Tough work to pick a wild sprig of mistletoe

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The great mistletoe hunt is in its final hours. If you haven’t managed to track down a sprig of that most potent of Christmas foliage the chances are, according to folk tradition, you will be denied the chance of a festive squeeze.

The problem for Yorkshire romantics is that wild mistletoe is pretty hard to source in the Broad Acres, although plenty of mistletoe - usually imported from Normandy - may be found at shops and garden centres, perhaps giving new meaning to words “French kiss”.

Even in mistletoe’s traditional English stronghold of cider-making counties like Somerset, Gloucestershire, Herefordshire and Worcestershire the plant is less widespread than it was a few decades ago. This is because the marketing of cider as a chic drink means orchards are now intensively managed to increase production, and mistletoe - a semi-parasite which can kill a tree - is strictly controlled.

Consequently, the National Trust is campaigning to restore traditional orchards and bring about a revival of this most curious of plants.

I know of just two places mistletoe grows in Yorkshire. One is on a lime tree in the grounds of Lotherton Hall, to the east of Leeds. The other is a particularly large clump wrapping itself around a bough of a lime in one of the city’s parks.

There are undoubtedly other isolated growths, but botanists say it has all but disappeared in the north of England.

Mistletoe lives off the nutrients and water from a host tree. Although it is parasitic, it will not kill the host tree but can weaken it. The berries are often spread by birds from tree to tree, and this is how the large rounded clumps of mistletoe form in tree branches.

The most common host tree in the UK is apple, but poplar and lime are also frequent hosts.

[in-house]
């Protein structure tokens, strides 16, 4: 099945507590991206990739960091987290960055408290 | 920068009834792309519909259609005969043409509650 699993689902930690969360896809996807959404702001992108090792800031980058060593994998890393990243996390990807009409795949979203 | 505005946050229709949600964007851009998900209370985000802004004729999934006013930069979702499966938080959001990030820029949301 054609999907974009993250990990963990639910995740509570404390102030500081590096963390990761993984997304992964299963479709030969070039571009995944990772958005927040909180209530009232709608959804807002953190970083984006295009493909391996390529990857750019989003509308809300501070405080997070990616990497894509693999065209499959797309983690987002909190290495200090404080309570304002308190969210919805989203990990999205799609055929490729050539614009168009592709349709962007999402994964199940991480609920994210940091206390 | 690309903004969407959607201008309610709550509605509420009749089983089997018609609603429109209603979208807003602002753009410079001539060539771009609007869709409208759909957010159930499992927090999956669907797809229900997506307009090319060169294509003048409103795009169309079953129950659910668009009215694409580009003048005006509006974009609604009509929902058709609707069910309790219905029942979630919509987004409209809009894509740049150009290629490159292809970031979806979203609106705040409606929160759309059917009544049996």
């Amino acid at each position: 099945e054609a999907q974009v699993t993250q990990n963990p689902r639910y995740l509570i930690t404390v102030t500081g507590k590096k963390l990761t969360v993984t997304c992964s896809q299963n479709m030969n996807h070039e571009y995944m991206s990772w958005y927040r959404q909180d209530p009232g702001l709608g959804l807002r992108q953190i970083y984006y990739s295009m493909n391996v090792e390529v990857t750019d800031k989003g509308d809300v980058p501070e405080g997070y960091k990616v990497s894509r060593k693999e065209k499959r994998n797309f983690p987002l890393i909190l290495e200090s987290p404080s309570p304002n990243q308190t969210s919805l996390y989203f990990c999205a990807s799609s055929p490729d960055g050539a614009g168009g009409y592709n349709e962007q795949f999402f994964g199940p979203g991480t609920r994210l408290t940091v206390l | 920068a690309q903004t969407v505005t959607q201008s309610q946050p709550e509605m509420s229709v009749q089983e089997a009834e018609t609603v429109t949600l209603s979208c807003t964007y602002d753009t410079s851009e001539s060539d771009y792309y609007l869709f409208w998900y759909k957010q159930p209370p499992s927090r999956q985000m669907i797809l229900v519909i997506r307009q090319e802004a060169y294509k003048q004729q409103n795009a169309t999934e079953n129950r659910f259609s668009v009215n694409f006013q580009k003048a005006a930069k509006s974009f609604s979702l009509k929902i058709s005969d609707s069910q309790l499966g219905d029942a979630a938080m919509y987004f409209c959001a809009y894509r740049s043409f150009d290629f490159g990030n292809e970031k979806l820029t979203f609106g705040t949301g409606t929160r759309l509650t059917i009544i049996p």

No plant has more symbolism attached to it than mistletoe because of its ancient connection with the supernatural, resulting from it being an evergreen that produces berries in the depths of winter and thus displays vitality in the face of death.

Druids, the pagan people of pre-Roman Britain, used it in a ceremony in which two white bulls were sacrificed. Wearing white vestments, the Druid priest climbed the host tree and cut mistletoe with a gold sickle. When the plant was caught in a white cloak below, the priest would descend from the tree and kill the bulls.

The plant is credited with curing epileptics, eliminating tumours and guarding against witches’ spells, while a sprig tied to the wrist or waist of a woman who had difficulty conceiving was said to increase her chances of pregnancy.

The darker side of mistletoe’s heritage has meant that churches will not permit the plant to be brought inside, but York Minister is a famous exception to the rule.

During the Christmas Eve carol service, the Dean pulls on a pair of ceremonial gloves and ties a ball of mistletoe to one of the ridder posts on the high altar of the Minster choir.

His intention is not to lure a lady to within kissing distance of its wishbone-shaped twigs of slender leaves and waxy white berries, but to continue a ritual which dates back to the Middle Ages. Back then, an archbishop declared that mistletoe growing on a tree symbolised living in harmony. The tradition is not written down but has been passed on orally for centuries by York Minister’s head vergers.